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Let's suppose I have the graph y = $\frac 1x$ and that I do not know how it looks visually/graphically. I know there is an asymptote at $x = 0$, but do not know if the graph is approaching positive or negative infinity at both sides of the asymptote. I would like to know if it is possible to tell algebraically just from a given equation where the graph goes on both sides of the asymptote. I would like to do this without plugging in two values for $x$ (smaller than $x$ /greater than $x$), unless that that is the only solution to this problem.

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  • $\begingroup$ positive/postive=postive and postive/negative=negative. Division by $0$ but not intermediate form suggests the limit goes to $\infty$, $-\infty$ or $DNE$. $\endgroup$ – Ahmed S. Attaalla Jan 5 '17 at 0:38
  • $\begingroup$ If you know there is a vertical asymptote at $x=0$, the question is whether $y$ is positive or negative when $x$ is close to $0$ (on one side or the other). Depending on the specific function, it may be easy to determine this. For example, if $f(0) = 0$ and $f'(0) > 0$, then $1/f(x) > 0$ for $x$ positive and small, $<0$ for $x$ negative and small. The reverse if $f'(0) < 0$. If $f'(0) = 0$, you have to look at the least integer $j$ (if any) for which $f^{(j)}(0) \ne 0$... $\endgroup$ – Robert Israel Jan 5 '17 at 0:49
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So you know the limit on one side $\to \infty$ or $\to -\infty$ and would like to figure which one the limit tends to from the two.

This is easy just note $\frac{\text{positive}}{\text{negative}}=\text{negative}$, etc. All those basic rules come in handy.

It all depends on the function though.

Say we want to find $\lim_{\to 0^+}$

$$\frac{1}{x}$$

I think you'll agree the limit is infinite. We want to see what happens as $x>0$ but $x$ gets close to zero. Well because $x$ is positive in that case.

$$\frac{1}{x}$$

Must be also positive.

So it all just had to do with basic rules and often algebraic manipulation.

More examples,

$$\frac{1}{x^2}$$

Find the limit as $x \to 0$

$x^2>0$ so $\frac{1}{x^2}$ is positive. It diverges, so it goes to $+\infty$.

$$-\frac{1}{x^3}$$

$$\to 0^-$$

We approaching from $x<0 \implies x^3<0 \implies -\frac{1}{x^3}>0$. The limit diverges, so it must go to $+\infty$.

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  • $\begingroup$ Thanks this is what I was looking for. $\endgroup$ – user402894 Jan 6 '17 at 11:27
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Well..

for $y = x^{-c}$ where $c$ is a constant:

if $c$ is an odd integer, left side of asymptote approaches negative infinityand right side of asymptote approaches positive infinity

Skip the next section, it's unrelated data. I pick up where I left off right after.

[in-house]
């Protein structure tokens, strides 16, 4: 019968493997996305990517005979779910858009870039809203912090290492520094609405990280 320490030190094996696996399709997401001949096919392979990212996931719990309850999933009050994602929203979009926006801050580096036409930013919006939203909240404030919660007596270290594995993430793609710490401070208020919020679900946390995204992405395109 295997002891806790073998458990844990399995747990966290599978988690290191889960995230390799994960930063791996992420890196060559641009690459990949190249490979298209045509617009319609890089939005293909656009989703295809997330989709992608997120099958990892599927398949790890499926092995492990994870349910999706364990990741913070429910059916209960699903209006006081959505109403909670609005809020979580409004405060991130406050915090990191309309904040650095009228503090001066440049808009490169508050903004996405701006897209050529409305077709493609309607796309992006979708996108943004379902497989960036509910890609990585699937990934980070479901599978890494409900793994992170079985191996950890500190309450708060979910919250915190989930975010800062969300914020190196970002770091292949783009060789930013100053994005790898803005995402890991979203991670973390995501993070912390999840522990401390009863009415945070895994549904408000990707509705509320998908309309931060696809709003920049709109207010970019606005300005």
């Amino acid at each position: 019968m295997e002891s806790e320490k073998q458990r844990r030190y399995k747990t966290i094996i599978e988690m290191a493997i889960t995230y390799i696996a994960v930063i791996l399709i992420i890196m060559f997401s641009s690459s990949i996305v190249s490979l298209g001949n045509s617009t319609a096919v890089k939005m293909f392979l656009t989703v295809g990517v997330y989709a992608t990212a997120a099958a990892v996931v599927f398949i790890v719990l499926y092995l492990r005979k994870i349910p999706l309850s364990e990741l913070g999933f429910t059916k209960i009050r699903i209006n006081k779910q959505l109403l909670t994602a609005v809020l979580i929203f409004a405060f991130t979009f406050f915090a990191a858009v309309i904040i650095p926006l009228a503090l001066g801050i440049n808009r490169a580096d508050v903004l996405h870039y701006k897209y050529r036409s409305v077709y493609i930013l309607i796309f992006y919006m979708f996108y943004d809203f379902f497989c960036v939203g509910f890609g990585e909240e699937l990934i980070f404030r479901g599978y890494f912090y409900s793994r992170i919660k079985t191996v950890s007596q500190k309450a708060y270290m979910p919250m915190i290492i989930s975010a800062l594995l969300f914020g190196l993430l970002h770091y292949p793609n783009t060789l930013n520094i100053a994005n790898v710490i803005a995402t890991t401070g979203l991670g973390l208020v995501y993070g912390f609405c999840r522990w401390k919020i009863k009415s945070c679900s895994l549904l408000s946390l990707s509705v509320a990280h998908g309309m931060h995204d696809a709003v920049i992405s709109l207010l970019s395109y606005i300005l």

if $c$ is an even integer, both sides approach positive infinity

if $c$ is not an integer, then the right side of asymptote approaches positive infinity -- there is no 'left side' as that would be in the realm of imaginary numbers

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  • $\begingroup$ If $c$ is a rational with odd denominator (in lowest terms), $x^{-c}$ does have a real value for negative $x$. $\endgroup$ – Robert Israel Jan 5 '17 at 0:44
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To get a good idea of where the graph goes, look at points around where you want to study! The idea that you can get arbitrarily close to something without actually being there is called a limit.

For example, if we APPROACH x=0 from the RIGHT, f(x)=1/x

f(1) = 1 f(0.1)=10 f(0.01)=100, etc. so it is obvious that it approaches positive infinity from the right.

whereas on the left

f(-1) = -1 f(-0.1) = -10 f(-0.01) = -100, etc. so it approaches negative infinity from the left.

So you can't really say much about 1/x, because it approaches different infinities on both sides

The graph is negative on the left, and positive on the right.

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Working out "If I keep getting closer to this point on the graph does it go to infinity?" in math is called "Taking the limit". There isn't a single fixed procedure that works for every equation but a family of tools that can be used to take an equation and find out its properties.

Basically to show a graph has a limit at infinity at some point on the graph (which we will call $x_0$) you carry out a proof showing that at the no matter how high a 'y' value someone picks you can find a x value where all points closer to $x_0$ are greater then the given y value.

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